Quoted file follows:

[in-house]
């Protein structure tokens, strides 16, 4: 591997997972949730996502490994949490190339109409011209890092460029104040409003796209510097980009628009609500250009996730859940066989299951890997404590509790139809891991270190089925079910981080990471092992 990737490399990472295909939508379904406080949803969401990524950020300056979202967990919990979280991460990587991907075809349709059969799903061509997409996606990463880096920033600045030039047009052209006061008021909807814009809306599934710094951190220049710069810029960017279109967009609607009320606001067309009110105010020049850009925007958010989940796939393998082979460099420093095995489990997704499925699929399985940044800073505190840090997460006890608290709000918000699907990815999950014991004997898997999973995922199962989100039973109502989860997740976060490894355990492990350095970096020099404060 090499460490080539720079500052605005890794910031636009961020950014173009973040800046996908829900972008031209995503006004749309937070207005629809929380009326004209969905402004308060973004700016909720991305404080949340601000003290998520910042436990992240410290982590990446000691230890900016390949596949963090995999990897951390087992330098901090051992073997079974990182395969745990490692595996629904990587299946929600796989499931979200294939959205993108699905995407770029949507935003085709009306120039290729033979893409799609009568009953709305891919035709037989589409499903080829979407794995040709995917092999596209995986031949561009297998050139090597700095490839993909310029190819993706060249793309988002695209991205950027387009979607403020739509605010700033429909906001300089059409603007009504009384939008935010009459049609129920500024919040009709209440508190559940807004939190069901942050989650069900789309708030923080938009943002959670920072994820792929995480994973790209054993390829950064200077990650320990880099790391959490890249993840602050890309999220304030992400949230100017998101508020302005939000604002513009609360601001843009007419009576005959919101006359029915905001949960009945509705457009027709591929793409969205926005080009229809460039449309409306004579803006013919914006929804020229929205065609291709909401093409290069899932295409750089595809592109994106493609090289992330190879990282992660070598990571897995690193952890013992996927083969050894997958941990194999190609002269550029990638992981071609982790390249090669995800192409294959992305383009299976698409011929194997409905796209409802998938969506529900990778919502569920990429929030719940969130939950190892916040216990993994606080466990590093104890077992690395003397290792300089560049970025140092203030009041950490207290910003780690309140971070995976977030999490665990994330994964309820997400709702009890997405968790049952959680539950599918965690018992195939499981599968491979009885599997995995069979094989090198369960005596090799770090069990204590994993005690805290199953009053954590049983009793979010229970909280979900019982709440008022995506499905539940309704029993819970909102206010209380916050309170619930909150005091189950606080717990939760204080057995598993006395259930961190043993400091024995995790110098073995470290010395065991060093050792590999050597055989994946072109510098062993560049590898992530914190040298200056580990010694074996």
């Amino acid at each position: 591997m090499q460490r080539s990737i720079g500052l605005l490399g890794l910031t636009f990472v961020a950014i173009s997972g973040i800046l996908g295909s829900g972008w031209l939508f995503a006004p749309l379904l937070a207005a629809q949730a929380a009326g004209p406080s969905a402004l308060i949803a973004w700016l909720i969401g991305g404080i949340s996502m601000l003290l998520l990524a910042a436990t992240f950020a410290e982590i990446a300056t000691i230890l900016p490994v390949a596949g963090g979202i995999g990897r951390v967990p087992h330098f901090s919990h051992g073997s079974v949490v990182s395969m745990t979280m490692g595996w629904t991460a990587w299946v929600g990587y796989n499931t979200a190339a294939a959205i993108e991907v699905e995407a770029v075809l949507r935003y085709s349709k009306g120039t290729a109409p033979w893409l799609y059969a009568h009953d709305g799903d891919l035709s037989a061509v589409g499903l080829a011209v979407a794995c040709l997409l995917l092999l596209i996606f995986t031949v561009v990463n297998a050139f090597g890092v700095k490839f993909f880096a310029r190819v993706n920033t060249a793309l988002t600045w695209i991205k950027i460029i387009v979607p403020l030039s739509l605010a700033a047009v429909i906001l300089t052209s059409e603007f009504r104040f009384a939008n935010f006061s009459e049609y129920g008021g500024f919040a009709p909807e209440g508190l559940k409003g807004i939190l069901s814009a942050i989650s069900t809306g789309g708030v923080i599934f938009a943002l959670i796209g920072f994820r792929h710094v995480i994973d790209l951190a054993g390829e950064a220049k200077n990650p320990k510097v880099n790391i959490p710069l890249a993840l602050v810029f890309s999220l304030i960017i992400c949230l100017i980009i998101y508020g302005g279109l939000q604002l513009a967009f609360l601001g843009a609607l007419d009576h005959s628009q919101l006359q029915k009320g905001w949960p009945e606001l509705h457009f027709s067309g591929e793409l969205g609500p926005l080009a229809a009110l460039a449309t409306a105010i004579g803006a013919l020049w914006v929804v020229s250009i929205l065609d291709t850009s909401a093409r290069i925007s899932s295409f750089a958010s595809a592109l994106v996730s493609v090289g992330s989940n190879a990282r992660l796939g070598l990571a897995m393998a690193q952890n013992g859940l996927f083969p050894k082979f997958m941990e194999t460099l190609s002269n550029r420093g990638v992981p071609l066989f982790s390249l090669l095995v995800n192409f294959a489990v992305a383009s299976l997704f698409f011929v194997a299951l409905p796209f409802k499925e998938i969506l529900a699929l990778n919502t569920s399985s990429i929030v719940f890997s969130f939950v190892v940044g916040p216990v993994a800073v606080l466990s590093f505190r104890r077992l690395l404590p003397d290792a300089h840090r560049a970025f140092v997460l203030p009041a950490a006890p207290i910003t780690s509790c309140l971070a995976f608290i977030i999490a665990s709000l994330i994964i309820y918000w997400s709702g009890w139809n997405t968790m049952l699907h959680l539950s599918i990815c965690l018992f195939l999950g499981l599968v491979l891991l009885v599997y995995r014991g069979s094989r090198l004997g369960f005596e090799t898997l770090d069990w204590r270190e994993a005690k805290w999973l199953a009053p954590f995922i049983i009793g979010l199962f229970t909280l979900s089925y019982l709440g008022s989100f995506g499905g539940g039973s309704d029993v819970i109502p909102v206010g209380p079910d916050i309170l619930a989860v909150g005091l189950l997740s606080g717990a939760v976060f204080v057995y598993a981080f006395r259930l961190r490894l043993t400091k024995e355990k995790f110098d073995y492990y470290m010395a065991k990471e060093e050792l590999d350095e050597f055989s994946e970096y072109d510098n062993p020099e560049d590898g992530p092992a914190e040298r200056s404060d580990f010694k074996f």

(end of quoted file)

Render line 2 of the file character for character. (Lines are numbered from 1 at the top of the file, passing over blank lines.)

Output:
């Protein structure tokens, strides 16, 4: 591997997972949730996502490994949490190339109409011209890092460029104040409003796209510097980009628009609500250009996730859940066989299951890997404590509790139809891991270190089925079910981080990471092992 990737490399990472295909939508379904406080949803969401990524950020300056979202967990919990979280991460990587991907075809349709059969799903061509997409996606990463880096920033600045030039047009052209006061008021909807814009809306599934710094951190220049710069810029960017279109967009609607009320606001067309009110105010020049850009925007958010989940796939393998082979460099420093095995489990997704499925699929399985940044800073505190840090997460006890608290709000918000699907990815999950014991004997898997999973995922199962989100039973109502989860997740976060490894355990492990350095970096020099404060 090499460490080539720079500052605005890794910031636009961020950014173009973040800046996908829900972008031209995503006004749309937070207005629809929380009326004209969905402004308060973004700016909720991305404080949340601000003290998520910042436990992240410290982590990446000691230890900016390949596949963090995999990897951390087992330098901090051992073997079974990182395969745990490692595996629904990587299946929600796989499931979200294939959205993108699905995407770029949507935003085709009306120039290729033979893409799609009568009953709305891919035709037989589409499903080829979407794995040709995917092999596209995986031949561009297998050139090597700095490839993909310029190819993706060249793309988002695209991205950027387009979607403020739509605010700033429909906001300089059409603007009504009384939008935010009459049609129920500024919040009709209440508190559940807004939190069901942050989650069900789309708030923080938009943002959670920072994820792929995480994973790209054993390829950064200077990650320990880099790391959490890249993840602050890309999220304030992400949230100017998101508020302005939000604002513009609360601001843009007419009576005959919101006359029915905001949960009945509705457009027709591929793409969205926005080009229809460039449309409306004579803006013919914006929804020229929205065609291709909401093409290069899932295409750089595809592109994106493609090289992330190879990282992660070598990571897995690193952890013992996927083969050894997958941990194999190609002269550029990638992981071609982790390249090669995800192409294959992305383009299976698409011929194997409905796209409802998938969506529900990778919502569920990429929030719940969130939950190892916040216990993994606080466990590093104890077992690395003397290792300089560049970025140092203030009041950490207290910003780690309140971070995976977030999490665990994330994964309820997400709702009890997405968790049952959680539950599918965690018992195939499981599968491979009885599997995995069979094989090198369960005596090799770090069990204590994993005690805290199953009053954590049983009793979010229970909280979900019982709440008022995506499905539940309704029993819970909102206010209380916050309170619930909150005091189950606080717990939760204080057995598993006395259930961190043993400091024995995790110098073995470290010395065991060093050792590999050597055989994946072109510098062993560049590898992530914190040298200056580990010694074996």